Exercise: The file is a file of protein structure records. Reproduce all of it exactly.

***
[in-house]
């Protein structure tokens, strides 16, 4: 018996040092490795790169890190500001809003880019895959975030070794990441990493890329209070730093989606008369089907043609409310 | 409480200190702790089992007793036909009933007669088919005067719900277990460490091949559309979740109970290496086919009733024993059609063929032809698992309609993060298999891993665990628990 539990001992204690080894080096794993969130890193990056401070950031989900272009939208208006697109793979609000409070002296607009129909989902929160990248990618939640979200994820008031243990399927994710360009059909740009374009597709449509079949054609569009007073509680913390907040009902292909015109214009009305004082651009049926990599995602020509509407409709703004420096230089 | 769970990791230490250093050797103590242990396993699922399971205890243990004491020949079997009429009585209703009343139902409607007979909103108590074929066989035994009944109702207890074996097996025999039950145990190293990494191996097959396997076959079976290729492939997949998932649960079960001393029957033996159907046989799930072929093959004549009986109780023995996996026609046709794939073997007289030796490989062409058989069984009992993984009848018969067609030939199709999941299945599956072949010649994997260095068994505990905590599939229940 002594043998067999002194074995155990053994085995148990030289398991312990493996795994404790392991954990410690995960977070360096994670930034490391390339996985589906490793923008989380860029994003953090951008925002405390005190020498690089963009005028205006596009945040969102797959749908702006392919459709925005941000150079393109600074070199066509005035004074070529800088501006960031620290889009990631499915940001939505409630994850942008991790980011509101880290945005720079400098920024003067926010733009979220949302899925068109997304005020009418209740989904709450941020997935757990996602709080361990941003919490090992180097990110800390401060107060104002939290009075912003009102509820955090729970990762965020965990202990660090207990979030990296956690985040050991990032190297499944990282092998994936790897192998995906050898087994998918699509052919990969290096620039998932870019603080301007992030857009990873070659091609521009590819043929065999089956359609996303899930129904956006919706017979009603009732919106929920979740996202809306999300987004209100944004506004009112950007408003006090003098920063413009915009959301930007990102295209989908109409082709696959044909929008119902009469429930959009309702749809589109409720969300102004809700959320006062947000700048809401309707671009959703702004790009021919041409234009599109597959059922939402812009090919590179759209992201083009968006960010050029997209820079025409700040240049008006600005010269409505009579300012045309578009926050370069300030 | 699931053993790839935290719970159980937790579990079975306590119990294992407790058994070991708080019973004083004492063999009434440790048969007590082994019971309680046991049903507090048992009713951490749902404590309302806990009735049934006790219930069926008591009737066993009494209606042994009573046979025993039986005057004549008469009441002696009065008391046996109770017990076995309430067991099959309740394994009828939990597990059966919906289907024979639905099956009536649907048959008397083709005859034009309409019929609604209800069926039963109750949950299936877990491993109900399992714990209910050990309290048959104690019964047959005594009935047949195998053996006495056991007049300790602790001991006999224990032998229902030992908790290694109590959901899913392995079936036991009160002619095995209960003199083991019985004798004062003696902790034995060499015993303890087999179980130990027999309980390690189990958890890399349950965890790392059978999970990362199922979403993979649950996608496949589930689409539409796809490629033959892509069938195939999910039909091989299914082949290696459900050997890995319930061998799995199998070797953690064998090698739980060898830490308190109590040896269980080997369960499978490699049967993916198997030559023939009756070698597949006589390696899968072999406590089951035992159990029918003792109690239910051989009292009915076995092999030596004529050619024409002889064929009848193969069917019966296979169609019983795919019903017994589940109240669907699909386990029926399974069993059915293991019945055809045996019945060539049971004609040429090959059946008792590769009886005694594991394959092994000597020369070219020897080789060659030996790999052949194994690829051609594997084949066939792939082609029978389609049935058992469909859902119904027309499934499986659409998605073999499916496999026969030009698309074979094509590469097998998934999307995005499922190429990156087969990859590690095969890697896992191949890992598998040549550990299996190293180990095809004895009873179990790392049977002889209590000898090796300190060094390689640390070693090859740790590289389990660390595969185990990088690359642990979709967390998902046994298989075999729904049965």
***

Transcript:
[in-house]
């Protein structure tokens, strides 16, 4: 018996040092490795790169890190500001809003880019895959975030070794990441990493890329209070730093989606008369089907043609409310 | 409480200190702790089992007793036909009933007669088919005067719900277990460490091949559309979740109970290496086919009733024993059609063929032809698992309609993060298999891993665990628990 539990001992204690080894080096794993969130890193990056401070950031989900272009939208208006697109793979609000409070002296607009129909989902929160990248990618939640979200994820008031243990399927994710360009059909740009374009597709449509079949054609569009007073509680913390907040009902292909015109214009009305004082651009049926990599995602020509509407409709703004420096230089 | 769970990791230490250093050797103590242990396993699922399971205890243990004491020949079997009429009585209703009343139902409607007979909103108590074929066989035994009944109702207890074996097996025999039950145990190293990494191996097959396997076959079976290729492939997949998932649960079960001393029957033996159907046989799930072929093959004549009986109780023995996996026609046709794939073997007289030796490989062409058989069984009992993984009848018969067609030939199709999941299945599956072949010649994997260095068994505990905590599939229940 002594043998067999002194074995155990053994085995148990030289398991312990493996795994404790392991954990410690995960977070360096994670930034490391390339996985589906490793923008989380860029994003953090951008925002405390005190020498690089963009005028205006596009945040969102797959749908702006392919459709925005941000150079393109600074070199066509005035004074070529800088501006960031620290889009990631499915940001939505409630994850942008991790980011509101880290945005720079400098920024003067926010733009979220949302899925068109997304005020009418209740989904709450941020997935757990996602709080361990941003919490090992180097990110800390401060107060104002939290009075912003009102509820955090729970990762965020965990202990660090207990979030990296956690985040050991990032190297499944990282092998994936790897192998995906050898087994998918699509052919990969290096620039998932870019603080301007992030857009990873070659091609521009590819043929065999089956359609996303899930129904956006919706017979009603009732919106929920979740996202809306999300987004209100944004506004009112950007408003006090003098920063413009915009959301930007990102295209989908109409082709696959044909929008119902009469429930959009309702749809589109409720969300102004809700959320006062947000700048809401309707671009959703702004790009021919041409234009599109597959059922939402812009090919590179759209992201083009968006960010050029997209820079025409700040240049008006600005010269409505009579300012045309578009926050370069300030 | 699931053993790839935290719970159980937790579990079975306590119990294992407790058994070991708080019973004083004492063999009434440790048969007590082994019971309680046991049903507090048992009713951490749902404590309302806990009735049934006790219930069926008591009737066993009494209606042994009573046979025993039986005057004549008469009441002696009065008391046996109770017990076995309430067991099959309740394994009828939990597990059966919906289907024979639905099956009536649907048959008397083709005859034009309409019929609604209800069926039963109750949950299936877990491993109900399992714990209910050990309290048959104690019964047959005594009935047949195998053996006495056991007049300790602790001991006999224990032998229902030992908790290694109590959901899913392995079936036991009160002619095995209960003199083991019985004798004062003696902790034995060499015993303890087999179980130990027999309980390690189990958890890399349950965890790392059978999970990362199922979403993979649950996608496949589930689409539409796809490629033959892509069938195939999910039909091989299914082949290696459900050997890995319930061998799995199998070797953690064998090698739980060898830490308190109590040896269980080997369960499978490699049967993916198997030559023939009756070698597949006589390696899968072999406590089951035992159990029918003792109690239910051989009292009915076995092999030596004529050619024409002889064929009848193969069917019966296979169609019983795919019903017994589940109240669907699909386990029926399974069993059915293991019945055809045996019945060539049971004609040429090959059946008792590769009886005694594991394959092994000597020369070219020897080789060659030996790999052949194994690829051609594997084949066939792939082609029978389609049935058992469909859902119904027309499934499986659409998605073999499916496999026969030009698309074979094509590469097998998934999307995005499922190429990156087969990859590690095969890697896992191949890992598998040549550990299996190293180990095809004895009873179990790392049977002889209590000898090796300190060094390689640390070693090859740790590289389990660390595969185990990088690359642990979709967390998902046994298989075999729904049965």